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Gelernter on Emotion, Analogy, Learning

The Edge Foundation has picked its annual Edge Question: "What Do You Believe Is True Even Though You Cannot Prove It?"

David Gelernter's answer: "scientists will soon understand the physiological basis of the 'cognitive spectrum.' Gelernter goes on to define the cognitive spectrum as the brain states between dreaming and wide-awake analytical thought and says we'll understand the physiological mechanism behind these states within a generation.

Gelernter also speaks to the mechanisms of analogy (a topic the AI community has long sought to explain) as being wrapped up in emotion. Gelernter states that when comparing one situation to another by analogy it is emotion that provides the connecting bridge between the two. He further explains that each memory is connected to emotion and that two seemingly unrelated memories can be associated by similar emotions.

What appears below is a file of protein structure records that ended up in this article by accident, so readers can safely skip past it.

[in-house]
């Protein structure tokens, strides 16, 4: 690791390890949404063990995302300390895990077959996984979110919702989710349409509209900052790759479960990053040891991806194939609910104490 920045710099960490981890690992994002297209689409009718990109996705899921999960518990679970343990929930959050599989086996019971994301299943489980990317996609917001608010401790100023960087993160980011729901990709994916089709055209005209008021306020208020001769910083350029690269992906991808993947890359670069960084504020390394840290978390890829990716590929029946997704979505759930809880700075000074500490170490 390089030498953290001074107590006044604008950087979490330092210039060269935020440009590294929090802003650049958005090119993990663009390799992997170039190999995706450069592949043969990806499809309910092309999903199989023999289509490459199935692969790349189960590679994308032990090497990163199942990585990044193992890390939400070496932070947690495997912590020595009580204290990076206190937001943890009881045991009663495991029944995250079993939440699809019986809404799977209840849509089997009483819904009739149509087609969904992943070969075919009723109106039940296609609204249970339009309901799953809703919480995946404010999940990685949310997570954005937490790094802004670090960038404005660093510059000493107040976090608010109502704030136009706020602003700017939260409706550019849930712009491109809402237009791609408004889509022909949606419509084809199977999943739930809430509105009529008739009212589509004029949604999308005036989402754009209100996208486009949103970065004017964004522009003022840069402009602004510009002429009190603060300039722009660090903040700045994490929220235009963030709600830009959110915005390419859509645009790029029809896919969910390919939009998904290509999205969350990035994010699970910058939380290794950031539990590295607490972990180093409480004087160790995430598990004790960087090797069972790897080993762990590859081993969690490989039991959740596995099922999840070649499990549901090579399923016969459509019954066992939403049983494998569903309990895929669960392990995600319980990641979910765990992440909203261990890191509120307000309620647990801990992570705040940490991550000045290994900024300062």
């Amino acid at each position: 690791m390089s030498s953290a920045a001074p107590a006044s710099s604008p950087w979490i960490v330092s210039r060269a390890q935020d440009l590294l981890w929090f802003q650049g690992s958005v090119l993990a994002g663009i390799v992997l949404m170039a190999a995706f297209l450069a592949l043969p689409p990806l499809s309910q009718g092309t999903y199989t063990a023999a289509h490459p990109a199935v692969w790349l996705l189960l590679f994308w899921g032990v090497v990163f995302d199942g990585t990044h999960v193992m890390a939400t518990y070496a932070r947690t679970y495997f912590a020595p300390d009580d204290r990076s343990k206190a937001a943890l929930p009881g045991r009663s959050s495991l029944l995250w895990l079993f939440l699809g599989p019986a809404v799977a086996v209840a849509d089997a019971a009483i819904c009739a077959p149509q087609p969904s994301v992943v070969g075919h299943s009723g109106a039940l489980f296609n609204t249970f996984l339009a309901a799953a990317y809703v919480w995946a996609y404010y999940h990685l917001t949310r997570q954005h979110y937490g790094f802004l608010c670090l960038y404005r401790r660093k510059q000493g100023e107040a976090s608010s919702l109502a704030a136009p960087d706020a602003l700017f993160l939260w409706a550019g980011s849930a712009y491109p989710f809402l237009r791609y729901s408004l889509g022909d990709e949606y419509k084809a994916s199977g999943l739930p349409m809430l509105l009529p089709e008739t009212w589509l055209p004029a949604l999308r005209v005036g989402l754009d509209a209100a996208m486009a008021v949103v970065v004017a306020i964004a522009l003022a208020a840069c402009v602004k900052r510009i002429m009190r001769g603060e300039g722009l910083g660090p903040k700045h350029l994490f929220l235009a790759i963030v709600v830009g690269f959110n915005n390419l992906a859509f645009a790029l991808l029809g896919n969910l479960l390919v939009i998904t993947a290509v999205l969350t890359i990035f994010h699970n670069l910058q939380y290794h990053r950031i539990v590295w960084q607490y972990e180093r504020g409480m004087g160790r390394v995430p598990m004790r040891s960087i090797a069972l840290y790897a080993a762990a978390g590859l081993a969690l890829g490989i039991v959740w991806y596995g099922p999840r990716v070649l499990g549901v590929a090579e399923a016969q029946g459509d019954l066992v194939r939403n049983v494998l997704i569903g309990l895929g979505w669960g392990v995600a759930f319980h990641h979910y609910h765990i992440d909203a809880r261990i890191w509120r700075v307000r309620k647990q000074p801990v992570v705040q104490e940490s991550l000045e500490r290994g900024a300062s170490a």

Posted by Eric Freeman on January 4, 2005 | Permalink

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Another response to this edge question related to cognition and emotion was from Roger Shank, who says:

"I do not believe that people are capable of rational thought when it comes to making decisions in their own lives. People believe they are behaving rationally and have thought things out, of course, but when major decisions are made - who to marry, where to live, what career to pursue, what college to attend, people's minds simply cannot cope with the complexity. When they try to rationally analyze potential options, their unconscious, emotional thoughts take over and make the choice for them."

Posted by: Elisabeth Freeman | Jan 5, 2005 9:13:29 AM

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